China plans to impose sanctions on the chief executives of Boeing Defense and Raytheon over their involvement in Washington’s latest arms sales to Taiwan. Chinese Foreign Ministry announced that the sanctions are in response to the US State Department’s approval of the sale of military equipment to Taiwan, which includes 60 anti-ship missiles and 100 air-to-air missiles.
Boeing Defense CEO Ted Colbert and Raytheon boss Gregory Hayes will be sanctioned “in order to protect China’s sovereignty and security interests,” China’s Foreign Ministry spokesperson Mao Ning said. She added that both companies were involved in these arms sales.
“The Chinese side once again urges the US government and relevant entities to stop selling arms to Taiwan and US-Taiwan military contacts,” Mao said.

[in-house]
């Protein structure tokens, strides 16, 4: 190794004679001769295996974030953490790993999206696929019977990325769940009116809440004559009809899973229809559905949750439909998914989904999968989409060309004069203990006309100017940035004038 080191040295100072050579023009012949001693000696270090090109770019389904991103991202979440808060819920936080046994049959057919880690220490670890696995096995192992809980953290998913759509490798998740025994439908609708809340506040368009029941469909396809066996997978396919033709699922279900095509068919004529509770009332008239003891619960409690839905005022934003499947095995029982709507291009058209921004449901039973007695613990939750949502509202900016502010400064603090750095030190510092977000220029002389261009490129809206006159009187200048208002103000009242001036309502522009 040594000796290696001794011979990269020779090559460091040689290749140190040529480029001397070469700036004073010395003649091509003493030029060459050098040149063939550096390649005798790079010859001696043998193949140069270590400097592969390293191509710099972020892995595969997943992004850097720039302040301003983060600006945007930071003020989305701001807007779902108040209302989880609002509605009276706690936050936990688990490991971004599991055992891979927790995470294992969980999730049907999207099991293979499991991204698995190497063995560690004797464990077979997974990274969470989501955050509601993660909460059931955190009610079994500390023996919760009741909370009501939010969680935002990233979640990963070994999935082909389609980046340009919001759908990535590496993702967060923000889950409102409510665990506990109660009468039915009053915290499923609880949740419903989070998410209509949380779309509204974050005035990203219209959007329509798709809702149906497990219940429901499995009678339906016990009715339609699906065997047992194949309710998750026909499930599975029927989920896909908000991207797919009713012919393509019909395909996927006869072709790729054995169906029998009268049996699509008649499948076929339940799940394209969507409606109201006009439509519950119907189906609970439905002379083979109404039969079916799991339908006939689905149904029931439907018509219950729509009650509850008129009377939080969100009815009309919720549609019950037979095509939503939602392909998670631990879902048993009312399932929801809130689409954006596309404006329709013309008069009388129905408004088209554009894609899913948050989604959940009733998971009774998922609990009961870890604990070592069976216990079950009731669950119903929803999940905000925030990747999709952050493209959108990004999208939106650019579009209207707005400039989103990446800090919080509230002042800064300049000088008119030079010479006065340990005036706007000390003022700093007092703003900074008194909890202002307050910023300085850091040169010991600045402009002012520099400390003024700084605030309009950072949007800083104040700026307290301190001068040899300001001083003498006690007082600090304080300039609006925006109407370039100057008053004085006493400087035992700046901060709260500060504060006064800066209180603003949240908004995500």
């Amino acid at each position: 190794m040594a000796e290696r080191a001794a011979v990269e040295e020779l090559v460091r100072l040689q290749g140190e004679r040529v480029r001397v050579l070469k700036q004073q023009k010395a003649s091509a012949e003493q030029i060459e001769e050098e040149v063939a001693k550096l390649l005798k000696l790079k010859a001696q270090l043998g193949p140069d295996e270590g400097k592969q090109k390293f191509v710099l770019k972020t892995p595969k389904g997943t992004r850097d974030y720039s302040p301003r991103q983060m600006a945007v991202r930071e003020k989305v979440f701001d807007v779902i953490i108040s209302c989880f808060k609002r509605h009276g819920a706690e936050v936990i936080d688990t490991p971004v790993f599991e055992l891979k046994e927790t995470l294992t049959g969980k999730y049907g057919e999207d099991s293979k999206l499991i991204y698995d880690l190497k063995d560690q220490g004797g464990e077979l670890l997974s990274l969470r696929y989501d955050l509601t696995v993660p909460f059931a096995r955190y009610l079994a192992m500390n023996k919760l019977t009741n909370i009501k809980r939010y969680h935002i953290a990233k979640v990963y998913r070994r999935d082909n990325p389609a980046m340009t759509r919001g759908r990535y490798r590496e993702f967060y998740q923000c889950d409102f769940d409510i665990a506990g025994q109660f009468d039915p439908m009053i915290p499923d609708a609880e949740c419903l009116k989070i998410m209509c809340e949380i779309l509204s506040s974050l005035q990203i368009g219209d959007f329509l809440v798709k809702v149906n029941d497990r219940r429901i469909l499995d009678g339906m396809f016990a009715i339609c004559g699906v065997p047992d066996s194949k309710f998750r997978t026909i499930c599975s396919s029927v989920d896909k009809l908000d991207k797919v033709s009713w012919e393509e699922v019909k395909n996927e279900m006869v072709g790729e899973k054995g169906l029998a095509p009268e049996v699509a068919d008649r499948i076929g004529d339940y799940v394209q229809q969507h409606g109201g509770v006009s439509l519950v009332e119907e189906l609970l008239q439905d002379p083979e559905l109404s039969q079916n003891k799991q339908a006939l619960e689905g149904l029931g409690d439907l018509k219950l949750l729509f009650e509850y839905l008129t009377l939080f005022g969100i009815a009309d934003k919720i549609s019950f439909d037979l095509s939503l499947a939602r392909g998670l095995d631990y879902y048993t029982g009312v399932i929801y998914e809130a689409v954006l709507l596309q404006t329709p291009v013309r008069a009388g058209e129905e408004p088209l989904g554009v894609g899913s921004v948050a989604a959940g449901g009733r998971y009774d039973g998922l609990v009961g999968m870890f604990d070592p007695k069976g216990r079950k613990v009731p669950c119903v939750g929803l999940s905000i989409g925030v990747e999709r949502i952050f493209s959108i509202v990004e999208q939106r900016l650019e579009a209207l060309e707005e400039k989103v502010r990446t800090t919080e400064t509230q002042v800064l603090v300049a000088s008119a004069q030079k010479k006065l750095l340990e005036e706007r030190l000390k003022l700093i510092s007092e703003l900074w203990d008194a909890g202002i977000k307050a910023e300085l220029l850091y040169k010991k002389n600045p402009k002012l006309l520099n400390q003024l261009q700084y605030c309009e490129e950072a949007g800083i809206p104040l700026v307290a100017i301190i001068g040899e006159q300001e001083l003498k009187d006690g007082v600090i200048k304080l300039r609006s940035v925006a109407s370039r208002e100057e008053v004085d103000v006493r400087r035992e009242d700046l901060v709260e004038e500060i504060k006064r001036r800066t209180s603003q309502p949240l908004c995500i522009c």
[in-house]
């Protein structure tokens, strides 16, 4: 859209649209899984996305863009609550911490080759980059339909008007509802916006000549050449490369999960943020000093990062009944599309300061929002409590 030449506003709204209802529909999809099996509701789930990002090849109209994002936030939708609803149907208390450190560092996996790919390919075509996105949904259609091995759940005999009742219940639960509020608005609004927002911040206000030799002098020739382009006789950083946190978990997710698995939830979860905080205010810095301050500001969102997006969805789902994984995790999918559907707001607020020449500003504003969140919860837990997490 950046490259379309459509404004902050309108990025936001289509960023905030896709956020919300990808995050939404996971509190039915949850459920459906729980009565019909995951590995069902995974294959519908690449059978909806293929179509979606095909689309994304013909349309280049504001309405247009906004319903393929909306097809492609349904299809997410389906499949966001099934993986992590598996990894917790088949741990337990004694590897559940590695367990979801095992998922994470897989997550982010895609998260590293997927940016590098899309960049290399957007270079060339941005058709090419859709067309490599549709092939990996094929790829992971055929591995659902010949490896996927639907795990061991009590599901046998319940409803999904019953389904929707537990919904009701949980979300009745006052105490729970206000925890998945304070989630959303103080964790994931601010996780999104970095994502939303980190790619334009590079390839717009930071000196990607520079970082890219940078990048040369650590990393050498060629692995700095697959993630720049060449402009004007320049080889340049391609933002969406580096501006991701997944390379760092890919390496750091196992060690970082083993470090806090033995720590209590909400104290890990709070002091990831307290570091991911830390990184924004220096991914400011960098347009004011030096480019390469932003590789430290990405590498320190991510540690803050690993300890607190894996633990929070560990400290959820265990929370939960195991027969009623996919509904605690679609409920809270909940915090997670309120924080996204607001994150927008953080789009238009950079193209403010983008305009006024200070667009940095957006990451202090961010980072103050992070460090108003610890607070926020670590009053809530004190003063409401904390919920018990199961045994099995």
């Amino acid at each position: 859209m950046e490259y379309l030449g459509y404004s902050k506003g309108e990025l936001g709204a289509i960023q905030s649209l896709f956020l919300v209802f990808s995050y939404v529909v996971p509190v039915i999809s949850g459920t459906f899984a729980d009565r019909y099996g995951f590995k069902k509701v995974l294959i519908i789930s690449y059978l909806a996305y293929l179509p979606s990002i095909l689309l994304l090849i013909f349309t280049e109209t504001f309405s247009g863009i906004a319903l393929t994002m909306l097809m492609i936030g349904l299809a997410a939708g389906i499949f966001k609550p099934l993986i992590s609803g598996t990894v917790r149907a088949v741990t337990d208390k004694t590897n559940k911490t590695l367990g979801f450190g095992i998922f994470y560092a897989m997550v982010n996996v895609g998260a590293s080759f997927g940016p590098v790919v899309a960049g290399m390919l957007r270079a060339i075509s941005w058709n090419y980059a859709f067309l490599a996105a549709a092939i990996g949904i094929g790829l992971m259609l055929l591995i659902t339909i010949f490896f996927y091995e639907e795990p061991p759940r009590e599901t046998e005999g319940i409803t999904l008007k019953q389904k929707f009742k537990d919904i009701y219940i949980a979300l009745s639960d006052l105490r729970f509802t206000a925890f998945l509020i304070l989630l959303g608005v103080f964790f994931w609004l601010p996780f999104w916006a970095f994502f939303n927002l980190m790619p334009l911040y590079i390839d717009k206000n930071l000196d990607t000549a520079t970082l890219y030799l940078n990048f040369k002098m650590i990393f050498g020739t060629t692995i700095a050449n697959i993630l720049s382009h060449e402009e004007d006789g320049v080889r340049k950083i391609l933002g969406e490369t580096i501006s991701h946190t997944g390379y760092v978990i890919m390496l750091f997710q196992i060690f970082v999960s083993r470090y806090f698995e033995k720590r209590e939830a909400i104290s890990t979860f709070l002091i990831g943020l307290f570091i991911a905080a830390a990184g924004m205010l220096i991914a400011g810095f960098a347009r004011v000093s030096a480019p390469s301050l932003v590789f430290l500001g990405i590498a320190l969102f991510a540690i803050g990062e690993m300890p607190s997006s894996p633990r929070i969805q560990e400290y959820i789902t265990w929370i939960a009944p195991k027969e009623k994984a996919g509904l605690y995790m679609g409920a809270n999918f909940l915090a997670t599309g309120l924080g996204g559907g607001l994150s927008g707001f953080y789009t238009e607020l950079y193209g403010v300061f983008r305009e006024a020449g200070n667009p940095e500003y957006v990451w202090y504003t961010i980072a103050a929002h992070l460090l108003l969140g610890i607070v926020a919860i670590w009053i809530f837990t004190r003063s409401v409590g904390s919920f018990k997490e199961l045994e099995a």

He did not elaborate on what these sanctions will entail or on how they are expected to be enforced. Neither company sells defence products to China, however, both have robust commercial aviation businesses there.
US defence procurement rules generally prohibit content of Chinese origin, so sanctions have had no impact on the US military.
The Pentagon announced the military package in the wake of China’s aggressive military drills around Taiwan following the visit last month of US House of Representatives Speaker Nancy Pelosi, the highest-ranking US official to travel to Taipei in years.
A Raytheon spokesman declined to comment, while Boeing said it plans to remarket some of the airplanes that it had earmarked for Chinese airlines now that geopolitical tensions have delayed deliveries.